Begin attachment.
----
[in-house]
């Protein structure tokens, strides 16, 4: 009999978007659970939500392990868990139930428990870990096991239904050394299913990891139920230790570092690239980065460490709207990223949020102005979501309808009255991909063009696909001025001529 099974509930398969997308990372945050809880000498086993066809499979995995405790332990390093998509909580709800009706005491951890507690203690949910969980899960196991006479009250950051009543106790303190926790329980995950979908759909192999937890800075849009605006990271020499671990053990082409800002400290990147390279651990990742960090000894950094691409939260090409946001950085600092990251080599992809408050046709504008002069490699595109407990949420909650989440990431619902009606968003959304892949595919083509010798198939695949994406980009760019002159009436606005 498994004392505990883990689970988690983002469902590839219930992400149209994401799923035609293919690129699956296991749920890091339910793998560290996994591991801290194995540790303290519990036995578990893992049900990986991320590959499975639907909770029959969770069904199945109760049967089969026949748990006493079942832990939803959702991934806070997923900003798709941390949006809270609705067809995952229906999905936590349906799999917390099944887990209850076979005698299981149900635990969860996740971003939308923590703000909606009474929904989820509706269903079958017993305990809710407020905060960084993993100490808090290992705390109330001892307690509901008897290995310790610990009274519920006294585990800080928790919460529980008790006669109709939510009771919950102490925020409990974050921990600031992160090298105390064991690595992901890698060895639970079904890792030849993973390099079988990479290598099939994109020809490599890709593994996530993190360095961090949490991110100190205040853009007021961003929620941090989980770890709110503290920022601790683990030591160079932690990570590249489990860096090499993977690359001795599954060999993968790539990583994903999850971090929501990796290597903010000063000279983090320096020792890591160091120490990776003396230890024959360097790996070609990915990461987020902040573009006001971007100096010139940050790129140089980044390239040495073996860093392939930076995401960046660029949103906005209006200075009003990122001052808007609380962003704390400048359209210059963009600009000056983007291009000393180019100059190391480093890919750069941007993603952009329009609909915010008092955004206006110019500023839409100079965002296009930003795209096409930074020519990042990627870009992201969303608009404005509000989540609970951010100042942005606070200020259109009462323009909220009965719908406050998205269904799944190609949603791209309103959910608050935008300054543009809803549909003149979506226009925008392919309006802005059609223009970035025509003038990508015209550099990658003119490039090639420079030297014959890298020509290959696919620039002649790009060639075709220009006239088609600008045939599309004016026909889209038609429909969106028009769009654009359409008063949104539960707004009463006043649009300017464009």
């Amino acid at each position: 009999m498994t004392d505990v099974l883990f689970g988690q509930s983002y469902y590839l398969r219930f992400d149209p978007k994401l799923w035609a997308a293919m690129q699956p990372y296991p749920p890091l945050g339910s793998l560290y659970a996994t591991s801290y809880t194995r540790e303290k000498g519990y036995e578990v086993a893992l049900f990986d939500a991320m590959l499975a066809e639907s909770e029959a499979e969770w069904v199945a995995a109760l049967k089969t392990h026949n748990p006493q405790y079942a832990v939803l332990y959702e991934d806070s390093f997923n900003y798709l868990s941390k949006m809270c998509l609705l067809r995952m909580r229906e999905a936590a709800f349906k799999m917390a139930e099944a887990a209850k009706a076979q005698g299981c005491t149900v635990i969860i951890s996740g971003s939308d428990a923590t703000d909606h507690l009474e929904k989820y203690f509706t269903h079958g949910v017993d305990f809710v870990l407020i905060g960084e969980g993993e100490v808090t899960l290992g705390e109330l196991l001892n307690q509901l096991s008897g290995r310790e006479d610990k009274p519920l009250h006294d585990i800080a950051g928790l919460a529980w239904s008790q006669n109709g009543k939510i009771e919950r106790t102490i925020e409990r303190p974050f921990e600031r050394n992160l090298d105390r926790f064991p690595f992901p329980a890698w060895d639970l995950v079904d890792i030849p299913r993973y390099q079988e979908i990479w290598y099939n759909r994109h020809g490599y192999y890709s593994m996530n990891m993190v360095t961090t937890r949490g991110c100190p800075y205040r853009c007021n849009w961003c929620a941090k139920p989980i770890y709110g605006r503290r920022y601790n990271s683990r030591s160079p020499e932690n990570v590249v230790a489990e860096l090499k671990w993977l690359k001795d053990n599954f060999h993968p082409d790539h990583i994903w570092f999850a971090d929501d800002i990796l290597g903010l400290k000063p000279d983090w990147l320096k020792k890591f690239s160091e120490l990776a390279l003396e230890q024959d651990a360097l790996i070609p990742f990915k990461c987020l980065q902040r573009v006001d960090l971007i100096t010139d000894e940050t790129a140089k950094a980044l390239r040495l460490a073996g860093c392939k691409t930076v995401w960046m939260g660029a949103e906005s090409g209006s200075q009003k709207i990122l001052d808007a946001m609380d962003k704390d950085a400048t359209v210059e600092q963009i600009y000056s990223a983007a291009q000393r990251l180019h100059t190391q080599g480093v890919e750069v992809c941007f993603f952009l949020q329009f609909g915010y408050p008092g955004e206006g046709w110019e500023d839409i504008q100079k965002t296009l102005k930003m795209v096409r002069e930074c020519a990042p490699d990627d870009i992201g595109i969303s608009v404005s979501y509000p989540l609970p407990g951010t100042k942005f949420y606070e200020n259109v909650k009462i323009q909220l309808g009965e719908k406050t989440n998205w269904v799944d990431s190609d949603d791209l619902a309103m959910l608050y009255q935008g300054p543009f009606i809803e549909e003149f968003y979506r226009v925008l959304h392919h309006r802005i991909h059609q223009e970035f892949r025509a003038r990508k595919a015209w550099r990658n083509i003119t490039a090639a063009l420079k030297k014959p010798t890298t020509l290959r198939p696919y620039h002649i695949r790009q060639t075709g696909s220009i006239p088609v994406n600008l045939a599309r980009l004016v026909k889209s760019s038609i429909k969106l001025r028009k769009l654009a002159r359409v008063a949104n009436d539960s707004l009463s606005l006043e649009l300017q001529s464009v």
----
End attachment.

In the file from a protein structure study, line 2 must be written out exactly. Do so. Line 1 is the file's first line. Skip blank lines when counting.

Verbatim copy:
């Protein structure tokens, strides 16, 4: 009999978007659970939500392990868990139930428990870990096991239904050394299913990891139920230790570092690239980065460490709207990223949020102005979501309808009255991909063009696909001025001529 099974509930398969997308990372945050809880000498086993066809499979995995405790332990390093998509909580709800009706005491951890507690203690949910969980899960196991006479009250950051009543106790303190926790329980995950979908759909192999937890800075849009605006990271020499671990053990082409800002400290990147390279651990990742960090000894950094691409939260090409946001950085600092990251080599992809408050046709504008002069490699595109407990949420909650989440990431619902009606968003959304892949595919083509010798198939695949994406980009760019002159009436606005 498994004392505990883990689970988690983002469902590839219930992400149209994401799923035609293919690129699956296991749920890091339910793998560290996994591991801290194995540790303290519990036995578990893992049900990986991320590959499975639907909770029959969770069904199945109760049967089969026949748990006493079942832990939803959702991934806070997923900003798709941390949006809270609705067809995952229906999905936590349906799999917390099944887990209850076979005698299981149900635990969860996740971003939308923590703000909606009474929904989820509706269903079958017993305990809710407020905060960084993993100490808090290992705390109330001892307690509901008897290995310790610990009274519920006294585990800080928790919460529980008790006669109709939510009771919950102490925020409990974050921990600031992160090298105390064991690595992901890698060895639970079904890792030849993973390099079988990479290598099939994109020809490599890709593994996530993190360095961090949490991110100190205040853009007021961003929620941090989980770890709110503290920022601790683990030591160079932690990570590249489990860096090499993977690359001795599954060999993968790539990583994903999850971090929501990796290597903010000063000279983090320096020792890591160091120490990776003396230890024959360097790996070609990915990461987020902040573009006001971007100096010139940050790129140089980044390239040495073996860093392939930076995401960046660029949103906005209006200075009003990122001052808007609380962003704390400048359209210059963009600009000056983007291009000393180019100059190391480093890919750069941007993603952009329009609909915010008092955004206006110019500023839409100079965002296009930003795209096409930074020519990042990627870009992201969303608009404005509000989540609970951010100042942005606070200020259109009462323009909220009965719908406050998205269904799944190609949603791209309103959910608050935008300054543009809803549909003149979506226009925008392919309006802005059609223009970035025509003038990508015209550099990658003119490039090639420079030297014959890298020509290959696919620039002649790009060639075709220009006239088609600008045939599309004016026909889209038609429909969106028009769009654009359409008063949104539960707004009463006043649009300017464009």